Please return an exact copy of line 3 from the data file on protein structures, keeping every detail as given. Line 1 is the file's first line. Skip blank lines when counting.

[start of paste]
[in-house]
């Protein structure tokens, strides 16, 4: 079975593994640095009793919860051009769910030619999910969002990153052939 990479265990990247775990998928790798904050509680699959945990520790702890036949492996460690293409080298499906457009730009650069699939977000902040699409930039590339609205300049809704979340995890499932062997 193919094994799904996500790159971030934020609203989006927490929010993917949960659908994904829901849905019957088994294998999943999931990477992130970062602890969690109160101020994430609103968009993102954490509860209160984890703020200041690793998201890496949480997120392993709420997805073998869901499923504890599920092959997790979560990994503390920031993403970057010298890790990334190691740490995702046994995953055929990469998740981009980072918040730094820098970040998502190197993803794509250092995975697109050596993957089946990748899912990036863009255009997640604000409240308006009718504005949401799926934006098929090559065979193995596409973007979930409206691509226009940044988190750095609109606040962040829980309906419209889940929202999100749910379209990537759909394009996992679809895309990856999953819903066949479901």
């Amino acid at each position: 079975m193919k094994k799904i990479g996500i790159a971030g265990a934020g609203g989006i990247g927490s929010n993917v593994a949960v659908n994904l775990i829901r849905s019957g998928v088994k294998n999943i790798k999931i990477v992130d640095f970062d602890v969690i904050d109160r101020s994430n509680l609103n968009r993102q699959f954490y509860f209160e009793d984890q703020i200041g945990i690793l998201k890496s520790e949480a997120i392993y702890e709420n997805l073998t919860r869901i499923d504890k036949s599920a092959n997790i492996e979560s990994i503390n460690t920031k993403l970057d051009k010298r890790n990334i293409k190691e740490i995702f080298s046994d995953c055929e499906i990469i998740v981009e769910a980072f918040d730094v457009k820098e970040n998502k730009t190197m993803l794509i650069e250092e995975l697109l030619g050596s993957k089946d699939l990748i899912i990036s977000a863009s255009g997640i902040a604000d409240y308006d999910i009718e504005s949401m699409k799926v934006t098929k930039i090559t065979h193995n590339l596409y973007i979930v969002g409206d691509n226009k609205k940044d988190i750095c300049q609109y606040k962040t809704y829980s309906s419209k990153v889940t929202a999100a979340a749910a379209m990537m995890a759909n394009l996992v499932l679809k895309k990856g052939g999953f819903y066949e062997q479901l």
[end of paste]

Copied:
């Amino acid at each position: 079975m193919k094994k799904i990479g996500i790159a971030g265990a934020g609203g989006i990247g927490s929010n993917v593994a949960v659908n994904l775990i829901r849905s019957g998928v088994k294998n999943i790798k999931i990477v992130d640095f970062d602890v969690i904050d109160r101020s994430n509680l609103n968009r993102q699959f954490y509860f209160e009793d984890q703020i200041g945990i690793l998201k890496s520790e949480a997120i392993y702890e709420n997805l073998t919860r869901i499923d504890k036949s599920a092959n997790i492996e979560s990994i503390n460690t920031k993403l970057d051009k010298r890790n990334i293409k190691e740490i995702f080298s046994d995953c055929e499906i990469i998740v981009e769910a980072f918040d730094v457009k820098e970040n998502k730009t190197m993803l794509i650069e250092e995975l697109l030619g050596s993957k089946d699939l990748i899912i990036s977000a863009s255009g997640i902040a604000d409240y308006d999910i009718e504005s949401m699409k799926v934006t098929k930039i090559t065979h193995n590339l596409y973007i979930v969002g409206d691509n226009k609205k940044d988190i750095c300049q609109y606040k962040t809704y829980s309906s419209k990153v889940t929202a999100a979340a749910a379209m990537m995890a759909n394009l996992v499932l679809k895309k990856g052939g999953f819903y066949e062997q479901l």